His brother, Zeravan Shukri, told Amnesty International that in January 2021, “the Asayish, the KR-I government’s primary security and intelligence agency, violently arrested Qahraman during a raid in which they knocked down the main door to his house in the Duhok governorate and dragged him out of bed.”

Qahraman Shukri was forcibly disappeared for four months, until his family received a phone call from a member of the Asayish informing them that he was being detained at Zerka Prison in Duhok, Amnesty International says.

When his family visited him for the first time in May 2021, Qahraman told them that security forces “beat him until he confessed to crimes that he did not commit.”

“He was scared and wanted to make the beatings stop,” his brother told Amnesty Internationl.

Qahraman also told them he did not have legal representation during his interrogations. The family also said that they did not know Qahraman had been charged and tried until after the sentencing when they were allowed to visit him.

Qahraman Shukri, a photojournalist who worked for Rojnews and Star TV, was arrested in January 2021. Committee to Protect Journalists CPJ

Court documents reviewed by Amnesty International revealed that the Duhok Criminal Court convicted him of “joining and spying for the Kurdistan Workers’ Party (PKK) and sharing material with them.”

He was not permitted to select a lawyer of his own choice for the trial nor given adequate time to prepare a defense. Qahraman told his brother he was unaware of the trial until he was transported suddenly in a security vehicle to the Duhok Criminal Court.

On 12 October 2023, the Court of Cassation upheld his conviction and sentence even after Shukri told the judges that his “confessions” were extracted under duress.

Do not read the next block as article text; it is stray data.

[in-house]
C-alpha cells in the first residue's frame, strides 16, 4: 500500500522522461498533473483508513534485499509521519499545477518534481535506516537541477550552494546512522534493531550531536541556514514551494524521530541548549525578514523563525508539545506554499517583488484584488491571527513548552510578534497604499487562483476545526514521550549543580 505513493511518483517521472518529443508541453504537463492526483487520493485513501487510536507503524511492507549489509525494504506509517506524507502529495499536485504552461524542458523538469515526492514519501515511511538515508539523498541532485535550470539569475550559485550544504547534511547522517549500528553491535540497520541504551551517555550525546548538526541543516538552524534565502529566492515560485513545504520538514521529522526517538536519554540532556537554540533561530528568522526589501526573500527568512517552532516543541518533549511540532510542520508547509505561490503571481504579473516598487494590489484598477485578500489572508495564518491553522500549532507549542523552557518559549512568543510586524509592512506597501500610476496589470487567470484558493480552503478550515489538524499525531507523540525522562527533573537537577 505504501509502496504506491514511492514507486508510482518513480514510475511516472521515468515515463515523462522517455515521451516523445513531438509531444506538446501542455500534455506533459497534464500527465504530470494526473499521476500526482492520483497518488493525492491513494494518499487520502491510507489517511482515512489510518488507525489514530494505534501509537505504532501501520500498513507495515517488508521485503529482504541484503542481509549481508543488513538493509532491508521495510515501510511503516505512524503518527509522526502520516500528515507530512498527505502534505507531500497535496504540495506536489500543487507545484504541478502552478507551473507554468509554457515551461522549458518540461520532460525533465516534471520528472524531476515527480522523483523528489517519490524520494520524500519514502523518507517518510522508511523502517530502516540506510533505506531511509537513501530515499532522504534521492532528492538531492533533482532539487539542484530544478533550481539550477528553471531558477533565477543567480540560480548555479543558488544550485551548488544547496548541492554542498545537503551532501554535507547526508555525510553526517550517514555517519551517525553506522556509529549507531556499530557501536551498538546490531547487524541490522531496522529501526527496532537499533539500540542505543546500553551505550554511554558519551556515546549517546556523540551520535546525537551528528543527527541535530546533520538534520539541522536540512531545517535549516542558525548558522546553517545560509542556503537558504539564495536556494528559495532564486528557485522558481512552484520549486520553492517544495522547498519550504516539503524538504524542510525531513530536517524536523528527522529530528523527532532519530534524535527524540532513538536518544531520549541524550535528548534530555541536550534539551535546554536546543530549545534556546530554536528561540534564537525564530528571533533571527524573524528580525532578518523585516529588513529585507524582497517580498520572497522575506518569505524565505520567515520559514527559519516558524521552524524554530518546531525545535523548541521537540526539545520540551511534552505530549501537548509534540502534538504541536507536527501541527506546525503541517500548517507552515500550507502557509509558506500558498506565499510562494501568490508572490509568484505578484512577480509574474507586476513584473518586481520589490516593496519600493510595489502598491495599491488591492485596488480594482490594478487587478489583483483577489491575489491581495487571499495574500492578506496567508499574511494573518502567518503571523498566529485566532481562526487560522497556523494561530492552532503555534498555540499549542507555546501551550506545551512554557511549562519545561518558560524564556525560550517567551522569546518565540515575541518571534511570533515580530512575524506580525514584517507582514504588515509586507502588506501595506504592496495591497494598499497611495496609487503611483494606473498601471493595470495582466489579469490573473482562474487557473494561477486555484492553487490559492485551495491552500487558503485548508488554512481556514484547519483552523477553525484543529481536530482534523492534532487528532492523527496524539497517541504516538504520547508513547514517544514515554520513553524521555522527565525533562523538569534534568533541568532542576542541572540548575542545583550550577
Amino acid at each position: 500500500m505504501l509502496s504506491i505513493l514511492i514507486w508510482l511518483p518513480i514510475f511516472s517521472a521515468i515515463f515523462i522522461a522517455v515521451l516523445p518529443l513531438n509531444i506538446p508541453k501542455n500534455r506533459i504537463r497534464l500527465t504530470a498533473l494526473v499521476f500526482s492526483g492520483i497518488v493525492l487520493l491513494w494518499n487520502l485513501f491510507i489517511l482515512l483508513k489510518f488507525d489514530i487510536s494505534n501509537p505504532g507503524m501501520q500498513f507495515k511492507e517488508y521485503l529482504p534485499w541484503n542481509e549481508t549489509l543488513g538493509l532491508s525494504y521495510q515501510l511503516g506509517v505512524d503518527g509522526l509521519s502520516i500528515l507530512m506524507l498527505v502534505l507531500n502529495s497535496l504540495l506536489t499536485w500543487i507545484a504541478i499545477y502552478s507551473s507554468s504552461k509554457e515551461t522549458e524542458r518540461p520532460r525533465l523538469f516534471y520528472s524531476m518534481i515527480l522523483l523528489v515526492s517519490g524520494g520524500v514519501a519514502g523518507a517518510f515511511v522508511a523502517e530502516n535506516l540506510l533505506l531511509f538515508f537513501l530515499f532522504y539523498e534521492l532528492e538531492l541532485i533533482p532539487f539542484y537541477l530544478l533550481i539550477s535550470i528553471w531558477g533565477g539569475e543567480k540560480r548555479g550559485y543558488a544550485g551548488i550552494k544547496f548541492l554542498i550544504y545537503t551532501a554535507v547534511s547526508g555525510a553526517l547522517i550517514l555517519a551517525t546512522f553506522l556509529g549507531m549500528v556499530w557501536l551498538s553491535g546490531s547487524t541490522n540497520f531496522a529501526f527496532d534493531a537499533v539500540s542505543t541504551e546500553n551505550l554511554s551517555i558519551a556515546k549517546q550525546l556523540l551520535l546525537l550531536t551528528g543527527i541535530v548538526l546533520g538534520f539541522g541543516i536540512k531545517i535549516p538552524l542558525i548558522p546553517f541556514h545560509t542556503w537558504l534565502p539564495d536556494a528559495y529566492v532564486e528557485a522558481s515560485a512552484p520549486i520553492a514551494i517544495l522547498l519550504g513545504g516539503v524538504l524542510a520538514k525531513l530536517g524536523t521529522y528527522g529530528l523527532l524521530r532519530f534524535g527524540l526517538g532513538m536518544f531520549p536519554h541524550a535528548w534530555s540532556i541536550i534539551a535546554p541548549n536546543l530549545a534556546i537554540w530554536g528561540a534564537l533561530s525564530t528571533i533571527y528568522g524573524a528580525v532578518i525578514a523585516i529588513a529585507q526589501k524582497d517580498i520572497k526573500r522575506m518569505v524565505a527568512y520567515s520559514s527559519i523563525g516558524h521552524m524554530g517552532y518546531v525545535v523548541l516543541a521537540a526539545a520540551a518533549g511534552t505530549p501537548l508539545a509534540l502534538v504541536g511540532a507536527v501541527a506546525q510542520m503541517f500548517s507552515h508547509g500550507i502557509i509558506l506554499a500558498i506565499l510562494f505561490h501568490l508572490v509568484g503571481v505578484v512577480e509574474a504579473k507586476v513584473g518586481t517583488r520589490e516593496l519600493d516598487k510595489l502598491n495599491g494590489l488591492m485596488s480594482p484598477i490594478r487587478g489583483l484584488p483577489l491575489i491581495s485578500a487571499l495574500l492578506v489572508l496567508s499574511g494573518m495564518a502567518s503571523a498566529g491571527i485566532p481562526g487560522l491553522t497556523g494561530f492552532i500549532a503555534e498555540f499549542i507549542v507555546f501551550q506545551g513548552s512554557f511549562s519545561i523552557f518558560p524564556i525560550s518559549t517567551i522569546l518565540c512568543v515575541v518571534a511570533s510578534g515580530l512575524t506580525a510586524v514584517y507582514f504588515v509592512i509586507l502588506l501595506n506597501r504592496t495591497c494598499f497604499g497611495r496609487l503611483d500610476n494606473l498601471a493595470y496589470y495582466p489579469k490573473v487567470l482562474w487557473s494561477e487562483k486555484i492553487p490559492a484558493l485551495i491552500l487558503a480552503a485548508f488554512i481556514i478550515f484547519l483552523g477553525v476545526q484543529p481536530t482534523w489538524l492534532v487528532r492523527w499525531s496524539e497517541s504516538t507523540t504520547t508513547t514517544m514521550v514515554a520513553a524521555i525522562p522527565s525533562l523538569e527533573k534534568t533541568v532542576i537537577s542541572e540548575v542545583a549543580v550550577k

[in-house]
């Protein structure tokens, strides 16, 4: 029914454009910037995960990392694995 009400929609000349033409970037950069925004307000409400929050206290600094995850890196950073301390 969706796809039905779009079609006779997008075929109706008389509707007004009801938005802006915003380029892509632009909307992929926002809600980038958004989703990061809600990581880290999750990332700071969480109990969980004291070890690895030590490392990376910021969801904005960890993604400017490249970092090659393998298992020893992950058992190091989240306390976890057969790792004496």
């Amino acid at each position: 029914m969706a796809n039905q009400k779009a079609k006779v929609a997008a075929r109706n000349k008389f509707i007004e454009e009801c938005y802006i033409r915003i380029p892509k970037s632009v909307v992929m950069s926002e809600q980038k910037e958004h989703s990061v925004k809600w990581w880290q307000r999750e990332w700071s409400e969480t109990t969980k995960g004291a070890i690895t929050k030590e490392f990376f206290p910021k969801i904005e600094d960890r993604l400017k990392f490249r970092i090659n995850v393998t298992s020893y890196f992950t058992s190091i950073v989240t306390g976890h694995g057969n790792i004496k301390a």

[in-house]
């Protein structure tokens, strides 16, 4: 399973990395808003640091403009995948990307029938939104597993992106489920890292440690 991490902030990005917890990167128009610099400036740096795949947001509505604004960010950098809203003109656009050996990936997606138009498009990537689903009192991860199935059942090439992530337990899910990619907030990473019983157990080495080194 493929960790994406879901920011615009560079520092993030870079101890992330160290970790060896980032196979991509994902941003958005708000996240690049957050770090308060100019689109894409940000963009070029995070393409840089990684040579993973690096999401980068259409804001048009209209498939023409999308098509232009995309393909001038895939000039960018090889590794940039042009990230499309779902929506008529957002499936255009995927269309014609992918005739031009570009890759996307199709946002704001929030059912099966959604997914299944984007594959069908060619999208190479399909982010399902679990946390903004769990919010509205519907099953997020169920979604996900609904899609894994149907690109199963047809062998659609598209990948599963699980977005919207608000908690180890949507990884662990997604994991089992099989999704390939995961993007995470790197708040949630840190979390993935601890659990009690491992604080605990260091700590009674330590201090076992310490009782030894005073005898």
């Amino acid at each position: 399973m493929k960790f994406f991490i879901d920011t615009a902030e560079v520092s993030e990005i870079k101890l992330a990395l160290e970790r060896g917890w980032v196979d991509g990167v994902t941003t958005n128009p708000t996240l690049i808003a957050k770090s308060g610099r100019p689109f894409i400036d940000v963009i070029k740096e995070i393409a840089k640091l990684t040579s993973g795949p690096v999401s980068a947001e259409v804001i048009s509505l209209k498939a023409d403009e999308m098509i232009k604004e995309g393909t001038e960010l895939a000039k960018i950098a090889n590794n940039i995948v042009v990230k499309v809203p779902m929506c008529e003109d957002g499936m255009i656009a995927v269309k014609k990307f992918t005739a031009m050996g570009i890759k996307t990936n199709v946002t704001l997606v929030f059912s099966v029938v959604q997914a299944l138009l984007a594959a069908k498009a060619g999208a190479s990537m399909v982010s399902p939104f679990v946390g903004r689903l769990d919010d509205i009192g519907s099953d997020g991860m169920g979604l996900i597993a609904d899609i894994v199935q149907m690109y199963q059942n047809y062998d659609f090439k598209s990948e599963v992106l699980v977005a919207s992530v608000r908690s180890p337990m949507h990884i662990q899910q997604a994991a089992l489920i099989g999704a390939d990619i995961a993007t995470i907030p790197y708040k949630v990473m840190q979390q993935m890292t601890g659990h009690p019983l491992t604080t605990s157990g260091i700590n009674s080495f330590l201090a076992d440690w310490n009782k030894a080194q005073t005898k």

“From the moment of his arrest Qahraman Shukri’s basic rights including his right to a fair trial have been flagrantly violated – he was beaten, forced to confess, denied access to a lawyer,” said Bissan Fakih.

Shukri’s brother, also a journalist, told Amnesty International he has received multiple threats telling him to “keep his mouth shut” for advocating on behalf of his brother’s release.

“I left [Kurdistan] to protect my family because they lived in constant fear that I was also going to be arrested,” the brother said.

The KRG should immediately and unconditionally release all those detained solely for their journalistic work, Bissan Fakih, Amnesty International’s Iraq Campaigner

 There are several other cases that have not been resolved, including the arrest of journalist Sulaiman Ahmad, who has been in prison for several months and his fate remains unknown.

Sulaiman Ahmad, who worked as a reporter for the Arabic department of Rojnews, was arrested and disappeared on October 25, 2023 while returning to the KRI from Syria.

While a number of journalists have been prosecuted and sentenced to lengthy prison terms, in the majority of cases, the authorities have subjected journalists to harassment and intimidation, silencing critical voices. Amnesty International is aware of at least eight journalists who have fled the KR-I in the past four years fearing for their safety. Many of them worked in outlets that were perceived to be critical of the authorities and covered issues of alleged corruption in the KRG.

The journalistic working environment is not healthy according to statistics. There have been at least four cases of murder of journalists in the past decade and the main killer has gone unpunished. Several journalists have also been punished in violation of the journalism law and charged with "espionage and corruption.”

Amnesty International calls for the immediate and unconditional release of all detainees detained solely for journalistic work.

“No one should face harassment and intimidation simply for carrying out their journalistic work,” Fakih said.

“The KRG should immediately and unconditionally release all those detained solely for their journalistic work. Authorities should uphold human rights and press freedom and take credible steps to create a conducive environment where journalists can carry out their work safely and people are allowed to express critical opinions freely.”